Since the rumors about Face ID first started, the technology has been a hot topic. People have been in a panic, in part because of Samsung’s failed attempt with facial recognition. TechCrunch recently scored an interview with Craig Federighi on Face ID. The interview with Apple’s senior vice president of software engineering goes over just about everything we’ve been asking or been asked. Here are the important takeaways from that interview.
Apple’s Not Gathering or Storing Your Picture
Mr. Federighi was quick to point out that everything your iPhone X collects when you enroll in Face ID stays right on your device. “We do not gather customer data when you enroll in Face ID, it stays on your device, we do not send it to the cloud for training data,” he said.
Yes, Apple collected training data while developing Face ID, but the tech giant isn’t adding to that training data from your iPhone X.
Instead, all of the information collected by Face ID remains in your iPhone’s Secure Enclave. Apple couldn’t crack that if it wanted to.
Face ID is Secure and Private
Speaking of Secure Enclave, the interview with Mr. Federighi on Face ID reiterated how Apple will handle law enforcement requests for facial data. In short, the same way it handles requests for Touch ID information. No can do, because the company doesn’t have any access to it.
Like your fingerprint with Touch ID, all of the scans the iPhone X takes are stored within the device’s Secure Enclave. Apple never takes possession of it, internally or otherwise.
You can even quickly disable Face ID, as we’ve discussed previously. All it takes is to reach into your pocket, squeeze either volume button and the Side button, and Face ID gets disabled.
It’s even a relatively private thing to use Face ID. While the keynote might have made it seem that iPhone X shines a light in your face every time you use Face ID, that’s not the case. The Flood Illuminator is infrared, so it’s not visible light that’s being emitted.
Additional Security Tidbits
Like Touch ID, Face ID gets disabled temporarily under certain circumstances. You’ll get a passcode request instead of a Face ID authentication if any of these situations apply:
- You’ve just rebooted your iPhone X
- You haven’t used Face ID in 48 hours
- There have been five failed attempts to authenticate using Face ID
- You haven’t unlocked your iPhone X using a passcode or at all in 6.5 days, and Face ID hasn’t unlocked it in four hours
Remember, Face ID works much like Touch ID. Your iPhone X will immediately lock when you press the Side button or the device goes to sleep on its own.
Finally, rest assured that developers don’t get access to the raw sensor data from Face ID. Instead, they are provided with a depth map useful for apps like the Snap face filters shown on-stage during the keynote. This same depth map can also be used for ARKit apps.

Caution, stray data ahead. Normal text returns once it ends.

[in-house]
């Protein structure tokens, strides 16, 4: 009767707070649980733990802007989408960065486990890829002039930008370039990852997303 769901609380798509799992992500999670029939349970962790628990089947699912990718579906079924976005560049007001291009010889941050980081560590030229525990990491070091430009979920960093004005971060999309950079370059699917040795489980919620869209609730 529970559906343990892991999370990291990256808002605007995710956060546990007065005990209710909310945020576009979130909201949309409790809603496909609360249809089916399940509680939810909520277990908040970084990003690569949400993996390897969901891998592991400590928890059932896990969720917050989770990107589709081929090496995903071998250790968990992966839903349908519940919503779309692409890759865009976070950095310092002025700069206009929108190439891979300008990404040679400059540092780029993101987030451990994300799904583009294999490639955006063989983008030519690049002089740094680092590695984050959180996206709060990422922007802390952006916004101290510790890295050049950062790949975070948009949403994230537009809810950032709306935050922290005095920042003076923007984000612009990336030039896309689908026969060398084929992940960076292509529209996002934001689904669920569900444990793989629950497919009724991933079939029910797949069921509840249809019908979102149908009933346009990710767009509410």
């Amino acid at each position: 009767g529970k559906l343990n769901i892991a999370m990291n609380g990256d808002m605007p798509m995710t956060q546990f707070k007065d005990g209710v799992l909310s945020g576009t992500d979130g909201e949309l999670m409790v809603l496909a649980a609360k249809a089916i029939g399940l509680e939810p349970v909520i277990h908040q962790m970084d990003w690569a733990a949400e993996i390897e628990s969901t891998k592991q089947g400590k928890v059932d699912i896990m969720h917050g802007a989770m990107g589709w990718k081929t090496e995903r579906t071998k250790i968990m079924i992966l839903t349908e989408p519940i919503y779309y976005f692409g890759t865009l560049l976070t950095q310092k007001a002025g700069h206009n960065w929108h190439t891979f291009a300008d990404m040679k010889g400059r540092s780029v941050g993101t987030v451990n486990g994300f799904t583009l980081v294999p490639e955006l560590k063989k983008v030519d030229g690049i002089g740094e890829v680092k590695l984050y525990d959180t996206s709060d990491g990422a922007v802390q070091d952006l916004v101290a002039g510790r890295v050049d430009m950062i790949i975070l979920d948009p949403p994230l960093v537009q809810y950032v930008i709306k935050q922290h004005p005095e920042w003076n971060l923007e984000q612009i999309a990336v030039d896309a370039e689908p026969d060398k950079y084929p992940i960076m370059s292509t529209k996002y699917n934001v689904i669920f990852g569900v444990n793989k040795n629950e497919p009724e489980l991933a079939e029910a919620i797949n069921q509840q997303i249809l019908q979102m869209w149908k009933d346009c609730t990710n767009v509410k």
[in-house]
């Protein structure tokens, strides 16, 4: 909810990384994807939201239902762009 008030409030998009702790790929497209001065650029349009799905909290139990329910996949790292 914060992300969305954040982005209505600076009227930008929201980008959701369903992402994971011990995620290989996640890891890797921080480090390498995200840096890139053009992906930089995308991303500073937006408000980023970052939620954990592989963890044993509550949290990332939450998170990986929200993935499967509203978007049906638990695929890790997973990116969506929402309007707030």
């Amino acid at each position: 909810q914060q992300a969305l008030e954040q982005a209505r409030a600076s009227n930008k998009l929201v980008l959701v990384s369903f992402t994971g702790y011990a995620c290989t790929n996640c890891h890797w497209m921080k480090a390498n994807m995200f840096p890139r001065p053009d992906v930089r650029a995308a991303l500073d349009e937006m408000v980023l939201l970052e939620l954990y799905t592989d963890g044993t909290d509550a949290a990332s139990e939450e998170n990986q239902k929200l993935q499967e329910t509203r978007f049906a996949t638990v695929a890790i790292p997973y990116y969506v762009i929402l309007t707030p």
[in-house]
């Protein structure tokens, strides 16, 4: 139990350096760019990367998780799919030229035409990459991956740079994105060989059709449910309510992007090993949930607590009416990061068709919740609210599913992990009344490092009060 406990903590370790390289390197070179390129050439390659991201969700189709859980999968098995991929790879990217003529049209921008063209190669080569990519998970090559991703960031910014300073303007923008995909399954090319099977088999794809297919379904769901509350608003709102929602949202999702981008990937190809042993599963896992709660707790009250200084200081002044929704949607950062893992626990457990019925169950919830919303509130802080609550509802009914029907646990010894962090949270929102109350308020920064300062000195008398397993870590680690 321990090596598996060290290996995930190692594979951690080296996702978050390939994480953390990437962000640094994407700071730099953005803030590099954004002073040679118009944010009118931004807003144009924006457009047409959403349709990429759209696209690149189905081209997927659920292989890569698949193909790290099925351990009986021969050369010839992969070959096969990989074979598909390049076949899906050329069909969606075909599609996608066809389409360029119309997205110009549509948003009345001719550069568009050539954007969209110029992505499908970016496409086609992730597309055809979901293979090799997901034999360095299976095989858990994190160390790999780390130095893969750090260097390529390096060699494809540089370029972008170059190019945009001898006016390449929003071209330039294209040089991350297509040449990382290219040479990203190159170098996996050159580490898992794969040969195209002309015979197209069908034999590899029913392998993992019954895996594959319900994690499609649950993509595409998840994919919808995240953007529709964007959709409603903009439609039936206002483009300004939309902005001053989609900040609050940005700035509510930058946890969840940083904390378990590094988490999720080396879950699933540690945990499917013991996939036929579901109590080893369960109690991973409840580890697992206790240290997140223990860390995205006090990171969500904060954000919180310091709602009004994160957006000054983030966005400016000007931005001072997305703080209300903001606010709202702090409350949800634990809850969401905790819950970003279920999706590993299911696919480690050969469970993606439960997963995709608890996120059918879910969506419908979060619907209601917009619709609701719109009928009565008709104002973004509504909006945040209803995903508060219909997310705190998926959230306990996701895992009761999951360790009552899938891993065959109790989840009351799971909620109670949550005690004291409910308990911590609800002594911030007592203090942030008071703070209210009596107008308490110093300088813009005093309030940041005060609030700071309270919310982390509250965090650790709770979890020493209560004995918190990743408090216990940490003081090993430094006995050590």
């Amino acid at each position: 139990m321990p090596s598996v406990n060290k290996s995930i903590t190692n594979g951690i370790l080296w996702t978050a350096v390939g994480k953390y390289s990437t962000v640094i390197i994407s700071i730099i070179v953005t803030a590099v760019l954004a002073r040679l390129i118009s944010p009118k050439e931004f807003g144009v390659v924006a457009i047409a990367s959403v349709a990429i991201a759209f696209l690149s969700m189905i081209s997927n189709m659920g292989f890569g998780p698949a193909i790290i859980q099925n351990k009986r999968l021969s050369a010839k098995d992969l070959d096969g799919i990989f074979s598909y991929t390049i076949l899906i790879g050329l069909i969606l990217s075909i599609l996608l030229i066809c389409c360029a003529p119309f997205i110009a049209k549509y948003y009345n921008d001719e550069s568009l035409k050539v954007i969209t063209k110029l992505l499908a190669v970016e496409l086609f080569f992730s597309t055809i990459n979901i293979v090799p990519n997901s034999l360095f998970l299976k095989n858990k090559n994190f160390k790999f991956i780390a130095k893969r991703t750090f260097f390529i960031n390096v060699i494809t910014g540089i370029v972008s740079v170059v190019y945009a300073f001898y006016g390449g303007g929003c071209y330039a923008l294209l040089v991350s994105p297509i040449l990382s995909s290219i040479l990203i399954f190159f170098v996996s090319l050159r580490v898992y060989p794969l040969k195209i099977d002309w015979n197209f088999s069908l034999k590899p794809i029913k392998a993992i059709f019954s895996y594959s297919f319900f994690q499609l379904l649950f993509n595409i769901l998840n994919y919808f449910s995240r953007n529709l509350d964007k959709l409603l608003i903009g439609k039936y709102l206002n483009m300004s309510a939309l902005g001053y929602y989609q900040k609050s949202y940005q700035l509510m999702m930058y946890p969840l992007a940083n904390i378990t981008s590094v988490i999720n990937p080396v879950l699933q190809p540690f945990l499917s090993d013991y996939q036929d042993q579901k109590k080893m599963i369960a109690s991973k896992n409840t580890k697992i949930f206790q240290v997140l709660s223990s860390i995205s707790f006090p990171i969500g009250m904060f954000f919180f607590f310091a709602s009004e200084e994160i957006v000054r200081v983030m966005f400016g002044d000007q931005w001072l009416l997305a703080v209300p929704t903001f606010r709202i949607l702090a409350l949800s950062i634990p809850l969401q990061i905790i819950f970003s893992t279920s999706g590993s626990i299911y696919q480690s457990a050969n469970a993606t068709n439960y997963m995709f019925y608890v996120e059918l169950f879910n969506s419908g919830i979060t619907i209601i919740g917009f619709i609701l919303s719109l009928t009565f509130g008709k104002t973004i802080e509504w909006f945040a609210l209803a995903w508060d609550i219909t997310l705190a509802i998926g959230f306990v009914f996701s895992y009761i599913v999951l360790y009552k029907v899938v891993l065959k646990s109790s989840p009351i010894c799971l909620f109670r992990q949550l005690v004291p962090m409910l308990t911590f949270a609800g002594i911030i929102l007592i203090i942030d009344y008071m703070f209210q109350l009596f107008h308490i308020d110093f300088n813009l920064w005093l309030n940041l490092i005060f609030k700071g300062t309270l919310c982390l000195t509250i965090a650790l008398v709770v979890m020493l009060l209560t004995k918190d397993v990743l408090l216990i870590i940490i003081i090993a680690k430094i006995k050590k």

Apple will soon be releasing a security white paper on Face ID, closer to the iPhone X release date. We’ll be sure to dig into that and let you know if there’s anything important to note.
Federighi on Face ID: How Well Does It Work?
The burning question, of course, is how well Face ID works. In TechCrunch’s interview with Mr. Federighi on Face ID, they covered various topics like speed, using the facial authentication with sunglasses, and cases in which the “attention” feature simply won’t work.
Speed: TechCrunch notes that if you lift your iPhone X and swipe up immediately, you might note the authentication being done before you even finish swiping. Apparently, the technology is that fast.
As for sunglasses, our own Jeff Gamet has already dispelled that myth, but there’s more to the story. Apparently, polarization isn’t the problem with sunglasses. Instead, the obstacle is how much infrared filtration the lenses provide. Mr. Federighi pointed out, “There are some lenses whose coatings block IR. In those cases the customer can just use a passcode or take them off.”
The dialog also went into accessibility-related cases, such as a blind person being unable to direct their eyes on the display. That’s a case where Mr. Federighi recommends either turning off attention detection, or just using a complex password. “There’s some compromise to detection there,” Mr. Federighi noted, “but if you have a condition where you can’t look at it, that’s the choice you have. And if you don’t want to use the Face ID feature at all, you can turn it off.”
Functionally, Face ID requires the ability to see your eyes, nose, and mouth. That precludes using it when you’re wearing a garment covering your face, like a surgeon’s mask or a Middle Eastern niqab. As far as the angles of use, Mr. Federighi said it’s similar to the ranges you’d use for taking a selfie, but perhaps with a bit more flexibility. As soon as the Face ID can recognize the space from your eyes to your mouth, authentication can happen.
There’s Plenty More Where That Came From
There’s definitely more to the interview with Mr. Federighi on Face ID, including some inside information on the development of the technology. I’ve just gone over the most important highlights, but feel free to pay TechCrunch a visit if you want to dig a little deeper.